March 23, 2014 by carlywont
I hate to be that blogger that starts out every new post by apologizing for the embarrassing length of time that has passed between the previous post and the present day, but here I am. Sorry world.
Excuses: Well, part of me wants to say—It wasn’t you, it was me, Bird by Bird.But the truth is, it was both of us. I’ve been repeatedly bitten by a big, fat, juicy fiction bug lately and have been reading novels like crazy. I also underestimated how hard it would be on my attention span to read three books on writing in a row, especially since they’re more or less similar in content (at least so far).
Bird by Bird was also just not as gripping as I expected it to be. I thought I’d be blown out of the water by Anne Lamott’s wisdom and that this would be my favorite piece out of the three books I chose to read on writing. While Anne Lamott is certainly cleverer than Natalie Goldberg, I just didn’t have the same urgency to finish this book as I had with Writing Down the Bones.
The used version of the book I have also has someone else’s annotations all over it and frankly, the stranger who owned it before me was kind of an annoying dumbass. I dreaded turning each new page and seeing a new iteration of nonspecific (and unnecessary) praise (“Beautiful!” “I love it!” “Cool!”) written in loopy handwriting in the margins.
At one point in the book, Anne Lamott recommends that you should “own your childhood.” The previous owner crossed this out angrily and wrote, “Ignore dialogues of control” next to that line. My guess is she was probably just in the midst of a really mind-blowing women’s study course at the time, but I was almost too annoyed to focus on Lamott’s legitimate advice.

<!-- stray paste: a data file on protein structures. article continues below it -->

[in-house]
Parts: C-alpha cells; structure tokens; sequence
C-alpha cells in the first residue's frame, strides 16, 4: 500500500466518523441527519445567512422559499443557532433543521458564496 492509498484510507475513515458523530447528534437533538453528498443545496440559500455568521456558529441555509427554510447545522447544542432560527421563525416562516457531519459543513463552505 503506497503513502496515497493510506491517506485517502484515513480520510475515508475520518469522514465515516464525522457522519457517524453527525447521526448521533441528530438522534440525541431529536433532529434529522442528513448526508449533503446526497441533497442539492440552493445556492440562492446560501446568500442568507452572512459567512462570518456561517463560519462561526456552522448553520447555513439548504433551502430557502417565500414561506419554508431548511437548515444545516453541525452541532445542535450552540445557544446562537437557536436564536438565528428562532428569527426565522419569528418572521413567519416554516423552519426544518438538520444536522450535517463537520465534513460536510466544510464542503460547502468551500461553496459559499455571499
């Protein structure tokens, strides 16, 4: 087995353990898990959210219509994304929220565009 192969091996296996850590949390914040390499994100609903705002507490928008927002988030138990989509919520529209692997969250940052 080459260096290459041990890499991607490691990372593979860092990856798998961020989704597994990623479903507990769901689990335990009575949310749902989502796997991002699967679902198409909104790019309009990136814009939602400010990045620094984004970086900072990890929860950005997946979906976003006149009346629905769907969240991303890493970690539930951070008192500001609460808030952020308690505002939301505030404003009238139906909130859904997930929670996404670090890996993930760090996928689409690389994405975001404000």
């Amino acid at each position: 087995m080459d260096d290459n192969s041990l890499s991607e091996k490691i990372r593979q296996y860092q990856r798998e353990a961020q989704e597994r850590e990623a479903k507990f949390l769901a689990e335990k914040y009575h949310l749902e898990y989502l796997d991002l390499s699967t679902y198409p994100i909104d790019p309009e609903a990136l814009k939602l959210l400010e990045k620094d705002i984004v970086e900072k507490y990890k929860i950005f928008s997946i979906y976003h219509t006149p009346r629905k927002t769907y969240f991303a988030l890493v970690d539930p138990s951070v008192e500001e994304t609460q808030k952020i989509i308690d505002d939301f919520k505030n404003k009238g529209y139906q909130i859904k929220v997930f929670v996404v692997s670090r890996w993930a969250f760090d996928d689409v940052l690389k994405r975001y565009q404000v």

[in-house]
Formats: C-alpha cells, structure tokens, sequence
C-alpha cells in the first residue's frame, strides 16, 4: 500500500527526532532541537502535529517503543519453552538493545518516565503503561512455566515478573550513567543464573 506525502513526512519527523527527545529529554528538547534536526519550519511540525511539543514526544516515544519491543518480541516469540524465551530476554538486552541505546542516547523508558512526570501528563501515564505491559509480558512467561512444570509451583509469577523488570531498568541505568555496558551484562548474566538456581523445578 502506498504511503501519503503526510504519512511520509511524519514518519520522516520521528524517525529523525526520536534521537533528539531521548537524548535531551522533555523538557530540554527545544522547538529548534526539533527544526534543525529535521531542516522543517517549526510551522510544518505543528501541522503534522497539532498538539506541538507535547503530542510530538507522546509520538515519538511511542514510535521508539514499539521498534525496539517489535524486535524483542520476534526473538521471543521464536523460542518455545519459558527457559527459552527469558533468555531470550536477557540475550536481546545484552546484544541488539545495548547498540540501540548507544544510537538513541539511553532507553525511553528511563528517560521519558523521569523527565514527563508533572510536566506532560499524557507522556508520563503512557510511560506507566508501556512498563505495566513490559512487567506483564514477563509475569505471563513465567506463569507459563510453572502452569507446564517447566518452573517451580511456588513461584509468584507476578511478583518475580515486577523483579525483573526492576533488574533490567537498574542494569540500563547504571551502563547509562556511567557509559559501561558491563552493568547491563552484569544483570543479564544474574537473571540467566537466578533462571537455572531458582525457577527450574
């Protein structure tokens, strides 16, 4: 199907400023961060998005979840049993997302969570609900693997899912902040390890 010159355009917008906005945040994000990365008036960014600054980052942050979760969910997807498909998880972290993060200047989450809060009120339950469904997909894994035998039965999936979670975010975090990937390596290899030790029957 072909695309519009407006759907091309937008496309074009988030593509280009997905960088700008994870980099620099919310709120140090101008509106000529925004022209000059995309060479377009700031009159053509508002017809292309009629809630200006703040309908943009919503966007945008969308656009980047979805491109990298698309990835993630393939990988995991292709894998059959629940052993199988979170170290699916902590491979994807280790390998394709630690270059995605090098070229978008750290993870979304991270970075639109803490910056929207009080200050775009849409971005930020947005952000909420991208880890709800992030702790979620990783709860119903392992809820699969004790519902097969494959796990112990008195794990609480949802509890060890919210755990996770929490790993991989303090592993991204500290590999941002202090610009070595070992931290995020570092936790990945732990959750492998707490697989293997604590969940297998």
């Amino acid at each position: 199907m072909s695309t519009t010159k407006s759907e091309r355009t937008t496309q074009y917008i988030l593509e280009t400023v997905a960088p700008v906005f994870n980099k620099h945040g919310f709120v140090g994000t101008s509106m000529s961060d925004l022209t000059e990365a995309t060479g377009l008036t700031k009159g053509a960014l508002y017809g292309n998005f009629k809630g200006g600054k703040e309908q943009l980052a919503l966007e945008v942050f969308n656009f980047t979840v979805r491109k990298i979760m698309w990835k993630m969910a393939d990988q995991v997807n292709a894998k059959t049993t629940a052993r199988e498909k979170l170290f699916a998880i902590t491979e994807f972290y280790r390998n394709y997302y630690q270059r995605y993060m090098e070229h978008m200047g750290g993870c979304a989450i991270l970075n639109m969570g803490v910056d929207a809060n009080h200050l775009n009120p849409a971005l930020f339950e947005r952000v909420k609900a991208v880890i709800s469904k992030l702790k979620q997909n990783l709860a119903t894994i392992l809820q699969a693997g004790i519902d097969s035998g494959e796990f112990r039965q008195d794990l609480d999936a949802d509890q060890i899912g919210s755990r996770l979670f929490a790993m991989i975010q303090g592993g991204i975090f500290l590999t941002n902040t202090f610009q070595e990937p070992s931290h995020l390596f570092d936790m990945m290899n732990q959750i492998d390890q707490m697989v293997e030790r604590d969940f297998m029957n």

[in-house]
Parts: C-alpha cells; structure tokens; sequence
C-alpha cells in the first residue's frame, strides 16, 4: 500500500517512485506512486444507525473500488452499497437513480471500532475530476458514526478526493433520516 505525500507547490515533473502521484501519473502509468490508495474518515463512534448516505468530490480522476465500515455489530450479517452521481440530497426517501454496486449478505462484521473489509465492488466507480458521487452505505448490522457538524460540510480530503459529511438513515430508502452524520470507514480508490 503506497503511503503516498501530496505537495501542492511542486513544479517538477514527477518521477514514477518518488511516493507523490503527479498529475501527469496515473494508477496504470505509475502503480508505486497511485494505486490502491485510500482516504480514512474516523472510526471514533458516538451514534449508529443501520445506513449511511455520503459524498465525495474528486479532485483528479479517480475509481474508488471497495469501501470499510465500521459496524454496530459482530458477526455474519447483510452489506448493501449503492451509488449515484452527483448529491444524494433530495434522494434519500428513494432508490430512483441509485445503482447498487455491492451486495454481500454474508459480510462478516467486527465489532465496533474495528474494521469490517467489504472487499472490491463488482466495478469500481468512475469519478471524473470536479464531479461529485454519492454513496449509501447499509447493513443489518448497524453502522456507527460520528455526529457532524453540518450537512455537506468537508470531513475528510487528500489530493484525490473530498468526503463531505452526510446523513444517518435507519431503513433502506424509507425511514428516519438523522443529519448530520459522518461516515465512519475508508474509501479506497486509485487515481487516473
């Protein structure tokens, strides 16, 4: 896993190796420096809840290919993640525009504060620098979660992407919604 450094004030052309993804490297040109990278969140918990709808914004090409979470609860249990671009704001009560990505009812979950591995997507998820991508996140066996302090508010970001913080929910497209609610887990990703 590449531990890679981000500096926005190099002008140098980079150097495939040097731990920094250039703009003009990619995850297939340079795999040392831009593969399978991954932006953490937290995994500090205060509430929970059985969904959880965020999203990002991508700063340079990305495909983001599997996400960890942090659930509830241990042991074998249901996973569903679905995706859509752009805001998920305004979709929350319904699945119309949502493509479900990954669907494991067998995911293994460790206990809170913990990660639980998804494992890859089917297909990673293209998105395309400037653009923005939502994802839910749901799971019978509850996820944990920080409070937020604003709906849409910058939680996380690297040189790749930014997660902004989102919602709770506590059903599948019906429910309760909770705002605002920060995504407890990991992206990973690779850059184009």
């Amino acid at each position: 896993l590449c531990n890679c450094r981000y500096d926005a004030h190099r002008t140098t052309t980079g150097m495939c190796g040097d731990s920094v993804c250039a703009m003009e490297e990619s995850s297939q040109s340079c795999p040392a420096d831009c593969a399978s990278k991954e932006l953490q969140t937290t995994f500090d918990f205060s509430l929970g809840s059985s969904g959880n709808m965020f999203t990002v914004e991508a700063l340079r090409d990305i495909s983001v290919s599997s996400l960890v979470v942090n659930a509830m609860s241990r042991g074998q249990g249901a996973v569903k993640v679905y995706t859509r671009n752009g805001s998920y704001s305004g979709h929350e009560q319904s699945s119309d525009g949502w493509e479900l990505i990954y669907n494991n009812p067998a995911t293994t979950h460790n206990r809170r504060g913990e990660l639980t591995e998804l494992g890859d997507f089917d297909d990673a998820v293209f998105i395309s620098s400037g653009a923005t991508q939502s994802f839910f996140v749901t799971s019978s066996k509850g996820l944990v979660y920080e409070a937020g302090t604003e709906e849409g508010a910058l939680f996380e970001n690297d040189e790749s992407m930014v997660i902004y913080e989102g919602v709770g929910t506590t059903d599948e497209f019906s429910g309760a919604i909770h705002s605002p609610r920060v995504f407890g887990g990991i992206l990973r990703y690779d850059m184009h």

Anyway, back to the book. This book is great for writers who:
- Need help getting started and are looking for a few good tips
- Think publishing is the be-all, end-all of writing and need a dose of reality
- Have a dry sense of humor
And now, my three favorite pieces of wisdom found within Bird by Bird:
1. “Perfectionism is the voice of the oppressor, the enemy of the people. It will keep you cramped and insane your whole life, and it is the main obstacle between you and a shitty first draft. I think perfectionism is based on the obsessive belief that if you run carefully enough, hitting each stepping-stone just right, you won’t have to die. The truth is that you will die anyway and that a lot of people who aren’t even looking at their feet are going to do a whole lot better than you, and have a lot more fun while they’re doing it.”
I couldn’t agree with this paragraph more. I struggle a lot with control and perfectionism in life (and in writing) and this piece of advice really reminded me to just let go sometimes. I should probably read this paragraph at the beginning of every day or use it as an affirmation to repeat to myself while looking in the mirror like crazy people who are trying to lose weight do with phrases like “I love myself,” and “A moment on the lips, a lifetime on the hips.”
2. “You need to be moving your characters forward, even if they only go slowly. Imagine moving them across a lily pond. If each lily pad is beautifully, carefully written, the reader will stay with you as you move toward the other side of the pond, needing only the barest of connections—such as rhythm, tone, or mood.”
I really appreciated that Lamott wrote about plot. Goldberg didn’t really touch too much on how to make a plot actually happen. I find that I often get lost in the descriptions and loveliness of the words when I write and then at the last minute I’m like, shit, something has to actually happen in this story. Lamott’s chapter on Plot revealed that the best approach to plot is through character development. I found this piece of advice relieving, inspiring, and unintimidating.
3. “You seem to want to write, so write.”
Word, Anne Lamott. Word.
Before I go, let’s take a moment to appreciate Anne Lamott’s crazy Coolio-inspired hair: